The Gospel Coalition recently published my comments from a couple of weeks ago about how (not) to use the Bible to encourage folks during our present crisis. Here’s a selection from the introduction:
I’ve been thinking about an approach to pastoral encouragement that I’ve witnessed over the past couple of months. It’s been somewhat prominent across various social-media platforms among a certain Reformed or Reformed-adjacent type, though it doesn’t exhibit a truly Reformed approach to pastoral care.
This approach uses specific biblical exhortations to address those suffering various forms of misery caused by the pandemic: “fear not,” “do not be anxious,” and so on. Such exhortations, in many cases, are offered with great bravado, exhibiting the kind of sanctified machismo that has become strangely popular in certain corners of evangelicalism.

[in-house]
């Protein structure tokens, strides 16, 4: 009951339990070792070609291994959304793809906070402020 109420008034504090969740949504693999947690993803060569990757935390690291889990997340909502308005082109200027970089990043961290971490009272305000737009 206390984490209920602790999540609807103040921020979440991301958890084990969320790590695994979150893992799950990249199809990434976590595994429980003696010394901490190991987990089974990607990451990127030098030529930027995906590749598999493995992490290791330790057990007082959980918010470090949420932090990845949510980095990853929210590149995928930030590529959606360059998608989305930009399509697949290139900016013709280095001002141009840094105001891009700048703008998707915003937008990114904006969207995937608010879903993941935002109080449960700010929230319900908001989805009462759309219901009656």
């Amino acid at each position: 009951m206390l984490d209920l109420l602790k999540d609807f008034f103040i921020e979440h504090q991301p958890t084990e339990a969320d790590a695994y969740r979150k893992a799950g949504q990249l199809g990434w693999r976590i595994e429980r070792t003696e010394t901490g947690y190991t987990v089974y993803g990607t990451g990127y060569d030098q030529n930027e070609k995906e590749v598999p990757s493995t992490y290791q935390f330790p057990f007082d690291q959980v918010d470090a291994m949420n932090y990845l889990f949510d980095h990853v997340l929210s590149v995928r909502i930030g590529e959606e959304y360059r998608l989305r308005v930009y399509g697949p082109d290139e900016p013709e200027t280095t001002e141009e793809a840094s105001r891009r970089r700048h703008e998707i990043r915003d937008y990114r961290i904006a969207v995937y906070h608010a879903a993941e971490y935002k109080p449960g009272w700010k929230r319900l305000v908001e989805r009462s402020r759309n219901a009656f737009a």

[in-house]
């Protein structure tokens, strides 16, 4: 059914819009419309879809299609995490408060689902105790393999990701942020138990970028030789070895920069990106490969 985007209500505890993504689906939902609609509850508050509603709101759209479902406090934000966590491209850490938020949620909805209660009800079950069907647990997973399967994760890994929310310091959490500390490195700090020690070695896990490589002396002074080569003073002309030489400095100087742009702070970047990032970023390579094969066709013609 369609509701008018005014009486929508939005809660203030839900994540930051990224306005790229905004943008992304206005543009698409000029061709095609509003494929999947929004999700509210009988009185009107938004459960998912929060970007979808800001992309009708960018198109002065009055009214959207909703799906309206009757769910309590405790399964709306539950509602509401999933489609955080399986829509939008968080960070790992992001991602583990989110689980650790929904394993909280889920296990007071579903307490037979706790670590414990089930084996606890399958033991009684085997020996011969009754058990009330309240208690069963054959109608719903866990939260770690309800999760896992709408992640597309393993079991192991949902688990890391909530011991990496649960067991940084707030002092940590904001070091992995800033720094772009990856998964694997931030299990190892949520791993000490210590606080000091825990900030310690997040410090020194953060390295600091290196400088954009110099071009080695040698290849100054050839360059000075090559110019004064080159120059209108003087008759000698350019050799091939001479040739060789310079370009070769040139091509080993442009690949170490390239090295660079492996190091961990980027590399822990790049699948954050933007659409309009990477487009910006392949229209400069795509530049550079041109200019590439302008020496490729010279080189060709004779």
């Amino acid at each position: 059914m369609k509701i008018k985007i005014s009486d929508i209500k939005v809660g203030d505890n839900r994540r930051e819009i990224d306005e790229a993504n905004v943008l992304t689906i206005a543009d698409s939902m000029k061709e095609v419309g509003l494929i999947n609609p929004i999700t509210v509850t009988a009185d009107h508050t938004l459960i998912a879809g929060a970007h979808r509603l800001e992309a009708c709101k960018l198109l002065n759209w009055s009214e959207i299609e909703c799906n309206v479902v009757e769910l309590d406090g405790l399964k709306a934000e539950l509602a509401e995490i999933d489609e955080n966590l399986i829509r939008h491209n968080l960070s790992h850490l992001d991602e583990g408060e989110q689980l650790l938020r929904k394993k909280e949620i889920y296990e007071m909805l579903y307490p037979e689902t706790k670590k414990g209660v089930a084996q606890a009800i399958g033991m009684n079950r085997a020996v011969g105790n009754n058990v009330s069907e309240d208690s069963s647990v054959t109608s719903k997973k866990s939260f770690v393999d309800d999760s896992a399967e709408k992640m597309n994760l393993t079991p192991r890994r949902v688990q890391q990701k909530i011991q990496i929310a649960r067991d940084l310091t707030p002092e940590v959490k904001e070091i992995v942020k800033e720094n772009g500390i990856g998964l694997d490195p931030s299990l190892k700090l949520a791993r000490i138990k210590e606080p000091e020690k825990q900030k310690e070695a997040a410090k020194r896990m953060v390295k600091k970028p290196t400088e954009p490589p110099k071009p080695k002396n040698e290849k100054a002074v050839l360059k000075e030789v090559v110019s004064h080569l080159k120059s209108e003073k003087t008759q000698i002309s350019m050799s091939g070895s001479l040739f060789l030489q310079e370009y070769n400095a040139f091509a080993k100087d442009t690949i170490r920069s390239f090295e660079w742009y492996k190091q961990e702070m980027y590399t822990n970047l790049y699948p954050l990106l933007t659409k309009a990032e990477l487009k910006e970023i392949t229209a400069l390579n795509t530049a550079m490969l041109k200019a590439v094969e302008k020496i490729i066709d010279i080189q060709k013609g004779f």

As the divinely inspired Word of the “God of all comfort” (2 Cor. 1:3), the Bible is certainly the supreme source of consolation for Christians in times like these. However, there’s an unbiblical way of using the Bible to encourage and exhort. In fact, there are many.
The one described above seems to presuppose a certain view of the heart—the center of cognition, evaluation, and movement in human beings. My sense is that an unbiblical view of the heart underlies certain methods of using Bible verses to exhort and encourage.
You can read the whole article here.